With one last exam written Thursday and emailed Friday, another round of my seminarian fool's errand is in the books. I'm not making any promises that anything written on any exam this week is so wonderful or transformative that the church will be reformed by it (although there is one sentence on my New Testament final of which I am inordinately proud), but the task is done, and I can't come up with anything on any of the exams that will cause Union Presbyterian Seminary to revoke my scholarship and ask me to leave the school. So, for the moment we'll call it good.
This is only a brief respite. Union offers three days devoted to the Sprunt Lectures but launches its May term the day after. I'm signed up for a class on the theology and ethics of food. My curiosity factor is quite high, which is always a good way to start a class.
While not wanting to dismiss the life-changing possibilities of the May class, I inevitably am drawn to wonder what of this year's study is going to stay with me the longest or change me the most. Of course for someone in my spot that question is almost impossible to answer. Everything is changing me the most. Still, a few things do stand out at the moment. I will never look at the parable of the prodigal son(s) the same way again; the NT exercise of looking at it with certain Middle Eastern cultural perspectives foregrounded makes that story a dramatically different one. Similarly, pretty much the entire Pauline corpus of letters (at least those that can be attributed to Paul with the most confidence) looks different now. I have some clue about Calvin now, and I actually know who Schleiermacher is (while I may appreciate his musicality, I don't necessarily swallow his theology), and I'm reasonably sure I'm not a process theologian. All three of those theological points of reference were quite beyond me a year ago at this time. And I now know enough church history to state that no matter what it may look like to you, this is hardly a low point in the history of the Christian church, not for anyone but the numbers-obsessed. And yes, I can sort of hack my way through biblical Greek, enough to get in trouble anyway. (As far as January's course in Celtic Christianity, I can say I really, really, really want to go to Ireland and explore, and maybe a little of Scotland too, but that was already the case; the reasons are just a little different now.)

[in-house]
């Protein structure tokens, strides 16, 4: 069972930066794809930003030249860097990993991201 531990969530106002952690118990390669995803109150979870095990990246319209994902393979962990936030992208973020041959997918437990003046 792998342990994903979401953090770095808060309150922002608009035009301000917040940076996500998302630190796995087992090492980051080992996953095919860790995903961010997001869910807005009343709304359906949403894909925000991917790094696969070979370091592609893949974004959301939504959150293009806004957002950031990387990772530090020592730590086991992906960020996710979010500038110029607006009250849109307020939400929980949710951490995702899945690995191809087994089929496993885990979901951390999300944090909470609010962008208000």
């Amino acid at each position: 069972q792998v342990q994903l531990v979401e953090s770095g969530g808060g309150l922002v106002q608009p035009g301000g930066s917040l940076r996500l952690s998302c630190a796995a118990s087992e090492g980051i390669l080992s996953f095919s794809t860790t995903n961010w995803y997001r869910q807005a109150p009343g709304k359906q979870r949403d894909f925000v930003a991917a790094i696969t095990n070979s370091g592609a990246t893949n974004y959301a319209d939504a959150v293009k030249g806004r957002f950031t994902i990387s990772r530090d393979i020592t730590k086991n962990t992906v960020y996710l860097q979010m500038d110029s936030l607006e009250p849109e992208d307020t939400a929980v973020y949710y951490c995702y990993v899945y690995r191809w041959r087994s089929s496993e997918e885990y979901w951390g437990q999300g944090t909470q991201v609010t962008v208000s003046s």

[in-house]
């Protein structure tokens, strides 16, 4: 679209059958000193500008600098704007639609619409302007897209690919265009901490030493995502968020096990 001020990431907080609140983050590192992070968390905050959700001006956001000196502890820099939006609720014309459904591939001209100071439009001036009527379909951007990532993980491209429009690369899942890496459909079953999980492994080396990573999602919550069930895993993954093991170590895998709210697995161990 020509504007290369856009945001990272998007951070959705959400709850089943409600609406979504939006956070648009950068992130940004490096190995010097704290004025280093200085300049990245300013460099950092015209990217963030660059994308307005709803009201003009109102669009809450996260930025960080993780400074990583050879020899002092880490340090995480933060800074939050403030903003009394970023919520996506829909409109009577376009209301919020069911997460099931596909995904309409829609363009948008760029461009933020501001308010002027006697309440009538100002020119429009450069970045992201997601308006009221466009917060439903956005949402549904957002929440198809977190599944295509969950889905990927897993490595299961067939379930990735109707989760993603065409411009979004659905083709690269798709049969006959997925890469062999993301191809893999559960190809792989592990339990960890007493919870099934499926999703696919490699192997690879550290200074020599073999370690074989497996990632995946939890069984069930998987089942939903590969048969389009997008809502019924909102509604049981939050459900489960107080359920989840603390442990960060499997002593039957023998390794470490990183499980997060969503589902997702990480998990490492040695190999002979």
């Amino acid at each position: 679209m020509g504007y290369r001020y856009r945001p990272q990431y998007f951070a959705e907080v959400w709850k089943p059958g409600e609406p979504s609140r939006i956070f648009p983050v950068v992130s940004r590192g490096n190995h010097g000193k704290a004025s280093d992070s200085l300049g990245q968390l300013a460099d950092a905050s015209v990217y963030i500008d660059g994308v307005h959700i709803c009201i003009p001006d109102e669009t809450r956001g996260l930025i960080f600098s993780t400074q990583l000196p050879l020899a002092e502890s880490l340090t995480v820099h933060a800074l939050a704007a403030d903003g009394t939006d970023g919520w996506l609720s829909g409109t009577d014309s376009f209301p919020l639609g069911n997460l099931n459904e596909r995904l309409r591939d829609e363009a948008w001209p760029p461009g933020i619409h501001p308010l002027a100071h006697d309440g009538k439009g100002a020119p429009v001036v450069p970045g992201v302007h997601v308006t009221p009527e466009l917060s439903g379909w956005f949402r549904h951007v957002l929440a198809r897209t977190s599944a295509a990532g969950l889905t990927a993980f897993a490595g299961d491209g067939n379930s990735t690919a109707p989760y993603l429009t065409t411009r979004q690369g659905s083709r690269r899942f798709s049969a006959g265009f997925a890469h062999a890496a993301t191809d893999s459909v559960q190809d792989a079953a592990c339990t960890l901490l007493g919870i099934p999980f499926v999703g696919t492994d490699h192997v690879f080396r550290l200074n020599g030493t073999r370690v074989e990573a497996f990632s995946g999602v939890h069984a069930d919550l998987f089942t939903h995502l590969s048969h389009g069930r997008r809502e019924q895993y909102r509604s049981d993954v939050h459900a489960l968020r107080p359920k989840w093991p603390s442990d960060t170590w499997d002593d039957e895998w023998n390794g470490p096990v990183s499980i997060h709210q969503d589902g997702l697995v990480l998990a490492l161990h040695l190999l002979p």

Of course, a number of classmates and friends are soon to graduate (thankfully, several more are sticking around for another year or two), and they serve to remind me that I may have jumped from one career with a tight job market to a new calling with an impossible job market. (Yes, musicologists, my prospects are probably bleaker in this field than they ever were in musicology.) Well, I didn't pursue this fool's errand for the job security. And I don't call this a fool's errand for nothing.
Perhaps the one thing that has changed most, or at least has surprised me most, is the degree to which a particular creative streak might just have opened up in me. A couple of products of that have appeared in this blog; a hymn text on the Lord's Prayer and a ... what? monologue? on Ananias. Actually there are a couple of other bits there, enough that I created a "hopefully creative things" label for some of these entries. They represent, however, only a small part of it, perhaps a little more than "the tip of the iceberg" suggests, but the cliche still gives you the basic idea.
There are people out there who might read this blog, you know, if they have nothing better to do, who would call b.s. on me if I said I was not a creative person. Those people, however, mostly knew me twenty-five or thirty years ago. It's been an extremely long time since I did anything like that for any audience at all, or indeed for any other purpose than my own private amusement. And maybe that's all it is now, though perhaps I might call it a private "devotional exercise" rather than "amusement." After all, wouldn't it be pretty arrogant of me to think that such stuff is going to be of any interest to anyone besides myself?
Then again, writing this blog is pretty darn arrogant by those standards. Not to mention the whole exercise of thinking I have anything to offer the church in the role of teaching elder.
So here I am, having got a handle on many things after most of a year's work at Union, and yet feeling perhaps less certain of what I'm about here, or just what exactly my "calling" really is even as I am more convinced than ever that it is. For the moment, I am going to go with the idea that maybe that's a good thing. Why not? The crazy and unpredictable has been working out so far, might as well go with it.